The bi-annual Hamilton Psychic Fair at the spiritual boutique Between The Worlds promises to be a scene of candlelit lavender walls, salt lamps, and sconces this weekend, if local holistic healer Chuck Hossfeld's predictions pan out. Tarot readers, palmists, energy healers, and astrologists from around the state plan to attend, drawn by the psychic arts and a call to raise funds for nonprofit Montana Integrative Therapies.
One of the star attractions doesn't deal with mysticism. Rather, his line of healing builds on good vibrations—the kind emanating from clients' iPods. Dustin Fox, 67, is credited as the creator of acoustical massage therapy. "It's like a deep tissue massage," he says, "without the pain."
Fox's technique works like this: You pick the music, he puts it on, and speakers attached to the massage table send the vibrations into your body while Fox conducts a symphony of massage strokes.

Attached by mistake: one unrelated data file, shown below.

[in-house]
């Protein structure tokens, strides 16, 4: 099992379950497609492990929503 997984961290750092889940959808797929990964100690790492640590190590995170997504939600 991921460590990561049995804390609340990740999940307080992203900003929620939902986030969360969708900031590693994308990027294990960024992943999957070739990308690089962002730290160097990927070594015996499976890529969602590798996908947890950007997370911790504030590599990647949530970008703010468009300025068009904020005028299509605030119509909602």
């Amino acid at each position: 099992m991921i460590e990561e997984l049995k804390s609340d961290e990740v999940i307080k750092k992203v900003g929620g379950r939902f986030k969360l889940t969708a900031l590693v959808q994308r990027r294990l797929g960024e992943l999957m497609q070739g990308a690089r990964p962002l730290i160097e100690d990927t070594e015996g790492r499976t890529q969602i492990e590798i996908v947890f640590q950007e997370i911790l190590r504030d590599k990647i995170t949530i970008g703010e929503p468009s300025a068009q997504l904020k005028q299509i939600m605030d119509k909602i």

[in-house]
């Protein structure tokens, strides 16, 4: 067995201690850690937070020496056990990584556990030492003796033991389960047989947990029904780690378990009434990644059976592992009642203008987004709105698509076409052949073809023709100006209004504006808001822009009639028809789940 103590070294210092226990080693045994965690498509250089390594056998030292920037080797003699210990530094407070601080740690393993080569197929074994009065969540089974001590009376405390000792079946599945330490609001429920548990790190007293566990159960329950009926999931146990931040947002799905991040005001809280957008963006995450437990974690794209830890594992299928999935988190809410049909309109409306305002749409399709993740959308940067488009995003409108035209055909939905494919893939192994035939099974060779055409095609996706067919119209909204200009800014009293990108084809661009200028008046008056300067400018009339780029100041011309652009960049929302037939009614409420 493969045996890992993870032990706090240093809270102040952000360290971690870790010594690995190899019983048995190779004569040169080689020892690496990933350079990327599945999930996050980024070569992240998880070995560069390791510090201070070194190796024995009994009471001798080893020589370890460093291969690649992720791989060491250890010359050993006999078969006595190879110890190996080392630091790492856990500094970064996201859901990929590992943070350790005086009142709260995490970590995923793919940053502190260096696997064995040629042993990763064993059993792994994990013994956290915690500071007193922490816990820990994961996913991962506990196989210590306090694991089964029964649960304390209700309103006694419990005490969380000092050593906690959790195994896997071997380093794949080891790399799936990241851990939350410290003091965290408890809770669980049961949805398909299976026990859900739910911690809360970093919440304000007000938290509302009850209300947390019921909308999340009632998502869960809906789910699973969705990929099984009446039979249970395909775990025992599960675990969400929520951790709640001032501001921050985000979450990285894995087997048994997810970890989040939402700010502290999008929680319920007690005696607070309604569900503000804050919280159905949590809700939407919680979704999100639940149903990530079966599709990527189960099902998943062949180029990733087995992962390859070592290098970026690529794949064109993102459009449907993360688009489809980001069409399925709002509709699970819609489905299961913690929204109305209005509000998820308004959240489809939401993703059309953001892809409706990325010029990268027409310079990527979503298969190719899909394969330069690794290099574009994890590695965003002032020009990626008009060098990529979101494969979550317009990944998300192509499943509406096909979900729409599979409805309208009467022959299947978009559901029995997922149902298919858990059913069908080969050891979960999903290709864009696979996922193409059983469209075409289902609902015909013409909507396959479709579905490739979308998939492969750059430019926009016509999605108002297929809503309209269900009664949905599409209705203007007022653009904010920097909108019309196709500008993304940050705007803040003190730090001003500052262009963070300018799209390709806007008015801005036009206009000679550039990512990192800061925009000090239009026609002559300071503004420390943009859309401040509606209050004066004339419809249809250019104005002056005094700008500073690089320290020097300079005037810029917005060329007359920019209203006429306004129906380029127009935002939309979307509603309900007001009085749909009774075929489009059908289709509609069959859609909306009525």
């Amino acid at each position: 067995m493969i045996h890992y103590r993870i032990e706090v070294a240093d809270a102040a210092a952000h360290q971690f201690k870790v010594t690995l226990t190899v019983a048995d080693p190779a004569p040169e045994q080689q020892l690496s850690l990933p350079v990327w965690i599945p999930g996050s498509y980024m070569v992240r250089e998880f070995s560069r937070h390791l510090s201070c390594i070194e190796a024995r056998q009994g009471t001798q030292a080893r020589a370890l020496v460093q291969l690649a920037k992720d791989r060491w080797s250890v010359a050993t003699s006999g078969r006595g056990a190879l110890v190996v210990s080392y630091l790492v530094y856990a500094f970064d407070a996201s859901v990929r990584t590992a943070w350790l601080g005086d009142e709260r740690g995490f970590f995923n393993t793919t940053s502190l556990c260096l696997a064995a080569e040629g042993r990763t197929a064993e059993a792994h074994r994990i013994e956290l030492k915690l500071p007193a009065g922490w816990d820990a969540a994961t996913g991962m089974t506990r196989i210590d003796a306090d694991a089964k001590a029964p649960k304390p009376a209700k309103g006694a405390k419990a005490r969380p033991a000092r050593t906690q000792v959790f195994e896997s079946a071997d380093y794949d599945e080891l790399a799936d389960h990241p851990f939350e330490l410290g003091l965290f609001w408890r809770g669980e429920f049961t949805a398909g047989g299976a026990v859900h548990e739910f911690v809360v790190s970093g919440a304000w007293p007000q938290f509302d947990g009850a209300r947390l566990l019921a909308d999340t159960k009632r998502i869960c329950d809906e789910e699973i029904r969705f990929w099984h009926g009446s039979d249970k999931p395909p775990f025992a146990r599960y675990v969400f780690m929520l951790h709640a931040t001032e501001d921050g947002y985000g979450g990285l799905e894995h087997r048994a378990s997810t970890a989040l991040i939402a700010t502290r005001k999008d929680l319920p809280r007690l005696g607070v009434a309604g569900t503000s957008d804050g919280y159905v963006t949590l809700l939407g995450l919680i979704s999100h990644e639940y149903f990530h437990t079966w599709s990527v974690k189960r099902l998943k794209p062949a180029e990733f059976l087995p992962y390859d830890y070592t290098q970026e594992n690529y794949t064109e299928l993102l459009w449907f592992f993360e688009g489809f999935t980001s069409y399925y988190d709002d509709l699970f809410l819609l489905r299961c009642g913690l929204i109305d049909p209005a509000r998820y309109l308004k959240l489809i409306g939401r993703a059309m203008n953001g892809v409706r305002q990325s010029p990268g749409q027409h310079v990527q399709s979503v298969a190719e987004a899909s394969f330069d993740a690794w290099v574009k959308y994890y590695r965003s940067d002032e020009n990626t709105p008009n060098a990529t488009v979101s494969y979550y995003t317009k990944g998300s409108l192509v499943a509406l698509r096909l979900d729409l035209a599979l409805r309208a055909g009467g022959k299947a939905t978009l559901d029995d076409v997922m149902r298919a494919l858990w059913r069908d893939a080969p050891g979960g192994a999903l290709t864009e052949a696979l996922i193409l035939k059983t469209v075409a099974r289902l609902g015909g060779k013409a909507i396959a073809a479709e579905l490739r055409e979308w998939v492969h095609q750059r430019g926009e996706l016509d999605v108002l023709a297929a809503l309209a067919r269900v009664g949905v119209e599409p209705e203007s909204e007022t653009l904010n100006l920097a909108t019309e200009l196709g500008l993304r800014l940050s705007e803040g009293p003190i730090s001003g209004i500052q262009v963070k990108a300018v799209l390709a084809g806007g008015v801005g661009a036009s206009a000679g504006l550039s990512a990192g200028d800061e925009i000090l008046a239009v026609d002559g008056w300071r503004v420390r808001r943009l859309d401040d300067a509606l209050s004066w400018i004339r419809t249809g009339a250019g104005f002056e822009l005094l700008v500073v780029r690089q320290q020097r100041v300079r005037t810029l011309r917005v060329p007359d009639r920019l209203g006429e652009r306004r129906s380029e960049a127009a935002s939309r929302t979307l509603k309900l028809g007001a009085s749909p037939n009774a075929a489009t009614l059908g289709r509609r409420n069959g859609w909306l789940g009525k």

Fox dreamt up the idea, he says, after talking to a buddy about sonar during his Navy years. "I had a feeling in my military days that if the right sound could touch people emotionally...then maybe that would affect the physiology...and the cellular structure of the body in a positive way."
Fox experimented with the concept and perfected it throughout the '80s, developing what he calls the Fox Acoustical Therapy System. He relocated his practice to Livingston in 2003, and now has satellite offices in Helena and Sheridan, Wyo. It's an unconventional therapy, he says, one that calls on the client to participate in his or her own healing. He knows of only 10 others in the state—former students—who practice it.
There are some rules to Fox's technique. He's skeptical about grunge, heavy metal, hip-hop, and rap, much of which he believes is "negative to the spiritual intent of every human being." Most of his Montana clients prefer country standards, smooth jazz like Kenny G, or rock classics like Santana. But he has performed a massage to Iron Butterfly's "In-A-Gadda-Da-Vida." His most memorable request? "Jimi Hendrix at Woodstock."
"I was at Woodstock personally," Fox says. "So when she asked, 'Can you play Jimi Hendrix?' I was like, 'Oh my god.'"